Chapter 1

Trends in Substance Abuse Treatment Admissions
Aged 12 and Older: TEDS 1998-2008

Trends in Primary Substance of Abuse:1998-2008
Trends in the Co-Abuse of Alcohol and Drugs
Trends in Demographic Characteristics
Trends in Employment Status

This report presents national-level data from the Treatment Episode Data Set (TEDS) for admissions in 2008 and trend data for 1998 to 2008. It is a companion to the upcoming report, Treatment Episode Data Set (TEDS): 1998-2008 State Admissions to Substance Abuse Treatment. These reports provide information on the demographic and substance abuse characteristics of admissions to treatment aged 12 and older for abuse of alcohol and/or drugs in facilities that report to individual State administrative data systems.

TEDS is an admission-based system, and TEDS admissions do not represent individuals. Thus, for example, an individual admitted to treatment twice within a calendar year would be counted as two admissions.

TEDS does not include all admissions to substance abuse treatment. It includes facilities that are licensed or certified by the State substance abuse agency to provide substance abuse treatment (or are administratively tracked for other reasons). In general, facilities reporting TEDS data are those that receive State alcohol and/or drug agency funds (including Federal Block Grant funds) for the provision of alcohol and/or drug treatment services. Additional information on TEDS, its background and methodology, is located in Appendix A.

For researchers interested in more detailed analysis, TEDS public use files are available for online data analysis or download at the Substance Abuse and Mental Health Data Archive which can be accessed at http://www.icpsr.umich.edu/SAMHDA/index.html. Summary 2009 data for individual States that have submitted the full year of data are available on-line through the TEDS Quick
Statistics website at http://wwwdasis.samhsa.gov/webt/NewMapv1.htm.

This chapter details trends in the annual numbers of admissions aged 12 and older for 1998 to 2008.1 Trend data are invaluable in monitoring changing patterns in substance abuse treatment admissions. These patterns reflect underlying changes in substance abuse in the population as well as changing priorities in the treatment/reporting system. (For example, limited resources and targeted programs may result in a shift of State funds from treatment of alcohol abusers to treatment of drug abusers.) TEDS data thus have important implications for resource allocation and program planning.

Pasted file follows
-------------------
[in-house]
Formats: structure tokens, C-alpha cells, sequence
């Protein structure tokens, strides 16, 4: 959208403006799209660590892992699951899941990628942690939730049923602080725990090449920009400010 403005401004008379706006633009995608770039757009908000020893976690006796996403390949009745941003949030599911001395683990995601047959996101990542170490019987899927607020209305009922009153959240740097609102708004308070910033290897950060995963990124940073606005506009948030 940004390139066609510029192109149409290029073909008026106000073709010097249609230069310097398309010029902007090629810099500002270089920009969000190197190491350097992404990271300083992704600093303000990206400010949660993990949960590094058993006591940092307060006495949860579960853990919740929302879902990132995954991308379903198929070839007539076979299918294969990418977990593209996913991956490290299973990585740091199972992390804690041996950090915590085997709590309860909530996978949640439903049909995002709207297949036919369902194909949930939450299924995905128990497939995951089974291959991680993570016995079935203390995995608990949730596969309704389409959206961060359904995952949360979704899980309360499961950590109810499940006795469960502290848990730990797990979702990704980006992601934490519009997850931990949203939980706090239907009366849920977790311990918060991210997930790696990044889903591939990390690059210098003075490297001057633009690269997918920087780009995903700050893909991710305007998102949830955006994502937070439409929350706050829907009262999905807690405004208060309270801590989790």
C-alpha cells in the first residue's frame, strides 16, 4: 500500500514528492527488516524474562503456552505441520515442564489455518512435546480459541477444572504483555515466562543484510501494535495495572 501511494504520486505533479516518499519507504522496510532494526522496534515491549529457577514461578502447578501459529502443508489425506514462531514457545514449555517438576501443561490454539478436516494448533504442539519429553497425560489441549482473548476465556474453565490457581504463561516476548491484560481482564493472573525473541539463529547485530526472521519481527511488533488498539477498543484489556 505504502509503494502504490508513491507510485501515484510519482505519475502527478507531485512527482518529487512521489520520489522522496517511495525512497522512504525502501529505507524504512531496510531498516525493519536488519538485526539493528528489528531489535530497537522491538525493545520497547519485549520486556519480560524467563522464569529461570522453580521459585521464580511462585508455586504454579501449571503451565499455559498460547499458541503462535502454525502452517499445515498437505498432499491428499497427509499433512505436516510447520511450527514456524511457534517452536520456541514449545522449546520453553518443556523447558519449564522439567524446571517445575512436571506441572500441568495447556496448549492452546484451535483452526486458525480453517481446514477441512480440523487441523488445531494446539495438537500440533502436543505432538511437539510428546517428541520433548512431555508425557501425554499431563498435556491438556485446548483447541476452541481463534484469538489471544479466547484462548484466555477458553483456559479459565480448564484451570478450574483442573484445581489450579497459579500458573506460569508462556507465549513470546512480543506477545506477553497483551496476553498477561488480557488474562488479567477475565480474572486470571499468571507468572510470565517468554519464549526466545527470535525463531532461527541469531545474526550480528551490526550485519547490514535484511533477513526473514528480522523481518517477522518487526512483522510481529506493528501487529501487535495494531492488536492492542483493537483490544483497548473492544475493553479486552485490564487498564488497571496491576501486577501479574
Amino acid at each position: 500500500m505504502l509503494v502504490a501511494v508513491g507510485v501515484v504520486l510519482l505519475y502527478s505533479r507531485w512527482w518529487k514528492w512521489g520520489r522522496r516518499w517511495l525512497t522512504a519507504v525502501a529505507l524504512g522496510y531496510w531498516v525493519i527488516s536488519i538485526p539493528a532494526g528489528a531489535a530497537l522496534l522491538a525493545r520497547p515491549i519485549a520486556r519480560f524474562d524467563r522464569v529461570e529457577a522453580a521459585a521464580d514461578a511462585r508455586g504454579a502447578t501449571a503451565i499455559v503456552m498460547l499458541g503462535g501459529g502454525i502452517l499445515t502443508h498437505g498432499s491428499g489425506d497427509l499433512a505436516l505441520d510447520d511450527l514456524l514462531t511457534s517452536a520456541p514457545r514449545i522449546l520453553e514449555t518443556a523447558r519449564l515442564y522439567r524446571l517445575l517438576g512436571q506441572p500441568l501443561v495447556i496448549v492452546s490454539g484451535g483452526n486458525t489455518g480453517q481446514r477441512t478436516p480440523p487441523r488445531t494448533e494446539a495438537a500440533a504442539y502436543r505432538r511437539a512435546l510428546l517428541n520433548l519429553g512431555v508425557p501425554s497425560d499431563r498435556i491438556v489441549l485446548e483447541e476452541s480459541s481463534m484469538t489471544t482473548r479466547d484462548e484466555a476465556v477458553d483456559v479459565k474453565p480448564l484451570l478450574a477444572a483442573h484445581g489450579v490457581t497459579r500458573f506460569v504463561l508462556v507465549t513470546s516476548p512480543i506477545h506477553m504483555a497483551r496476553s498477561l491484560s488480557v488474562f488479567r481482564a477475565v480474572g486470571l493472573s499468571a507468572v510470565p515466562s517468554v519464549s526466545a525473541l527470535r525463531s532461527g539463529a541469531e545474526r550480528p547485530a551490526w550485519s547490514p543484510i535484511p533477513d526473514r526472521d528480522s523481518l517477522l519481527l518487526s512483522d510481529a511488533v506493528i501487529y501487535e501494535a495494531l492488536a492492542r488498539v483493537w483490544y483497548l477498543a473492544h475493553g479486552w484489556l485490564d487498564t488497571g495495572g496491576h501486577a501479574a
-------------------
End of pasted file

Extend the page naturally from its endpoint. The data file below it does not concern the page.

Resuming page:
1Data were not submitted or were incomplete for one or more years in some States or jurisdictions because of changes to their data collection systems. These States were: Alabama (2007), Alaska (2004-2008), the District of Columbia (2004-2007), Georgia (2007-2008), Puerto Rico (1998-2001), and West Virginia (1998 and 2000-2002).

Trends in Primary Substance of Abuse: 1998-2008

Table 1.1 and Figure 1. The number of admissions aged 12 and older increased by 12 percent from 1998 to 2008, commensurate with a similar increase in the U.S. population aged 12 and older.

Figure 1
Primary substance of abuse at admission: TEDS 1998-2008

Line chart comparing Primary substance of abuse at admission: TEDS 1998-2008


2 These drugs include methadone, codeine, hydrocodone, hydromorphone, meperidine, morphine, opium, oxycodone, pentazocine, propoxyphene, tramadol, and any other drug with morphine-like effects.

Trends in the Co-Abuse of Alcohol and Drugs

Table 1.2. The concurrent abuse of alcohol and drugs continues to be a significant problem. Because TEDS collects only the three major substances of abuse and not all substances abused, alcohol use among polydrug abusers may be under-reported.

Trends in Demographic Characteristics

Table 1.3. Males represented 68 percent of TEDS admissions aged 12 and older in 2008, a proportion that declined slightly but steadily from 71 percent in 1998.

Table 1.3 and Figure 2. The age distribution of TEDS admissions aged 12 and older changed between 1998 and 2008.

Figure 2
Age at admission: TEDS 1998-2008; and U.S. population 2008

Stacked bar chart comparing Race/ethnicity of admissions: TEDS 1998-2008


Table 1.4 and Figure 3. The racial/ethnic composition of TEDS admissions aged 12 and older changed very little between 1998 and 2008.

Figure 3
Race/ethnicity of admissions: TEDS 1998-2008

Stacked bar chart comparing Age at admission: TEDS 1998-2008; and U.S. population 2008

Trends in Employment Status

Table 1.5 and Figure 4. TEDS admissions aged 16 and older were less likely to be employed than the U.S. population aged 16 and older. This is evident in the unadjusted distributions of admissions by employment status and education shown in Table 1.5. Because TEDS admissions differ demographically from the U.S. population, Table 1.5 shows distributions that have been statistically adjusted to provide a more valid comparison to the U.S. population.3 The adjusted distributions indicate an even greater disparity in socioeconomic status than do the unadjusted.

Figure 4
Employment status at admission, aged 16 and older: TEDS 1998-2008

Line chart comparing Employment status at admission, aged 16 and older: TEDS 1998-2008


3The distributions have been adjusted for age, gender, and race/ethnicity to the U.S. population. In essence, this technique compares the distributions under the assumption that the TEDS population and the U.S. population had the same age, gender, and racial/ethnic characteristics.
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